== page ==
Have I mentioned before how some things just aren’t as easy here as they are in the US? Oh yeah, that’s right, only about a million times. While I find customer service to be friendly when it comes to the boring but necessary stuff (wifi, gas/electric, phone, rent, etc.) it is horribly inefficient, if not downright useless. The worst and most stressful experience to date has been with a utility provider called E.On. Up until them it was Frontier (cable) in the US… I never thought a company could beat that experience but E.ON sure did. I’m writing this post in hopes of saving someone the prolonged grief I had.
When you move into a flat here you have to pick a utility company for gas/electric and there are a ton to choose from. First, we tried E.ON and never heard anything back from them after we requested their services. Next, we tried SSE who was confused about our gas meter and couldn’t figure out how to pick up a phone to call us to work it out. After that we set up with Bulb. Bulb helped us to figure out that the gas meter that our landlords had been paying on all along (the meter they put in our lease) belonged to another flat. After about four hours on the phone Bulb sorted out the meter issue and started billing us for the correct meter. Then, low and behold, E.ON starts billing us for the meter that belongs to someone else… (insert every expletive in the book here).
I emailed E.ON explaining that the meter they were billing us for wasn’t ours and requested they remove my name from the meter/account. I sent them all of the requested information backing up what I was saying. I was very nice during these initial communications and that’s where I messed up. They told me they were handling it and then several months later started billing me again (a nearly £700 bill!) and basically this was an ongoing nightmare for ten months. TEN MONTHS. I requested all communication be kept to email so that I could document everything they told me and everything I provided to them (thank you legal background). I can’t even begin to express how bad their customer service was. The people were nice enough but they lied constantly and continued to pass me off to different people and we’d start from square one with each new person. I finally gave up on them and decided to go to file a complaint with the Ombudsman and if that didn’t work I’d file legal action against them.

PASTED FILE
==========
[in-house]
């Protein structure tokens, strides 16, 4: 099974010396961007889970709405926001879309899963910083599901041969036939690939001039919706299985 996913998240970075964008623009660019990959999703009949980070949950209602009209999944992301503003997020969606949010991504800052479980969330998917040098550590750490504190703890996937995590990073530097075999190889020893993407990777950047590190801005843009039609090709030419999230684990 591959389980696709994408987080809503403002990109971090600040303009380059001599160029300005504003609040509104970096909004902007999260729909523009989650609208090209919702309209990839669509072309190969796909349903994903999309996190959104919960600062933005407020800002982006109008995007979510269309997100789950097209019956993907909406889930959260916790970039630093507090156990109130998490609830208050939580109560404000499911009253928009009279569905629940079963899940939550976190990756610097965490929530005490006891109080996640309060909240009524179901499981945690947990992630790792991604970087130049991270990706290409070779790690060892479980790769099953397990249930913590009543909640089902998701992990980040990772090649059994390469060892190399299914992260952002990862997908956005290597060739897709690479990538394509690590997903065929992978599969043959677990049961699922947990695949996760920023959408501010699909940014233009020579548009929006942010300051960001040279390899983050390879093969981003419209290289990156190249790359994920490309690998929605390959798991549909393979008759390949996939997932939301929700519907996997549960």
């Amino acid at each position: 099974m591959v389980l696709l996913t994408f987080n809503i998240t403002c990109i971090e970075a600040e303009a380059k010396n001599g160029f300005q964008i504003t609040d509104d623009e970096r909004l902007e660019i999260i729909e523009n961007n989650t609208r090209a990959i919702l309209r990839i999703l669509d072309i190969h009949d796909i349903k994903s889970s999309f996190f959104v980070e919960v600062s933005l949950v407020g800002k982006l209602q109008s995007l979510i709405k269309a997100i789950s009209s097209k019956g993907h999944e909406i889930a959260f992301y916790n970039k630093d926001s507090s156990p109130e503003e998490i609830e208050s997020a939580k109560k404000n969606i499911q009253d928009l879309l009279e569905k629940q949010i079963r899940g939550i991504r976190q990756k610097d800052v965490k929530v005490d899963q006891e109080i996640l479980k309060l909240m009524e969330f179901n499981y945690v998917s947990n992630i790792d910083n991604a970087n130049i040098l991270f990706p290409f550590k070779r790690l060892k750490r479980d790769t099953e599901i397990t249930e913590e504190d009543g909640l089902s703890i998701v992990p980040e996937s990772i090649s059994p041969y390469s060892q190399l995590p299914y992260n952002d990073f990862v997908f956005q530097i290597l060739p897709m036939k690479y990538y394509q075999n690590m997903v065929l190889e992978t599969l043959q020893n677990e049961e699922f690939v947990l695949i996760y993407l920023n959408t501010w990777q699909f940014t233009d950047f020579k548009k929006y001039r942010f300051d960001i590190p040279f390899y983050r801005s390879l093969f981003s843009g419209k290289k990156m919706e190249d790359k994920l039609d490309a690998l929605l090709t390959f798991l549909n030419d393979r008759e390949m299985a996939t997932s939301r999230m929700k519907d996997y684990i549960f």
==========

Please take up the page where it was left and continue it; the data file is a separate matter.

I was so glad I had documented everything since when you file a complaint with a third party you need to file evidence to accompany your complaint. The email chain I provided made E.ON look pretty bad, so much so that the Ombudsman ruled in our favor and instructed E.ON to close our account AND to pay us £100 for the inconvenience. Man, I wish I had done this sooner. It was such an awful situation and caused so much extra stress in my life. I was beyond relieved when it was finally done. The point of this post is if you live here and encounter something like this, and you eventually will, don’t wait as long as I did before taking action.
Who is the Ombudsman? The Ombudsman is basically someone who is appointed to investigate complaints and make a decision on them, an impartial party to the matter. You can visit this link for a more detailed description and more information: https://www.citizensadvice.org.uk/scotland/law-and-courts/civil-rights/complaints1/how-to-use-an-ombudsman-or-commissioner-in-scotland-s/. That said, if you find yourself in a difficult situation I highly recommend going to the Citizens Advice Bureau (https://www.citizensadvice.org.uk/scotland/). If you are in a situation where you feel stuck and don’t know what the hell to do then contact them or check out their website and they can point you in the right direction. I’m so grateful for this service and I hope I never have to use it again.
I love Scotland but I struggle with the inefficiency of things. The thing is the longer you live here you adapt and learn what works and what doesn’t work (how to approach things) and where to go when you need help. I’ve become much more straight-forward in interactions when something isn’t clear. I’ve learned what is just typical to be dragged on forever and what is not acceptable even to UK standards. This whole move has been one learning experience after another but ultimately I find a little joy in the areas where I’ve found myself adapting to these things. The inefficiency will always annoy me to a degree, it annoys people who were born and raised here, but I am learning to accept that this is just the way things are and simply knowing now that I have options when some of these things go completely sideways helps quite a bit. Scotland, I still love you. Love, Lindsey.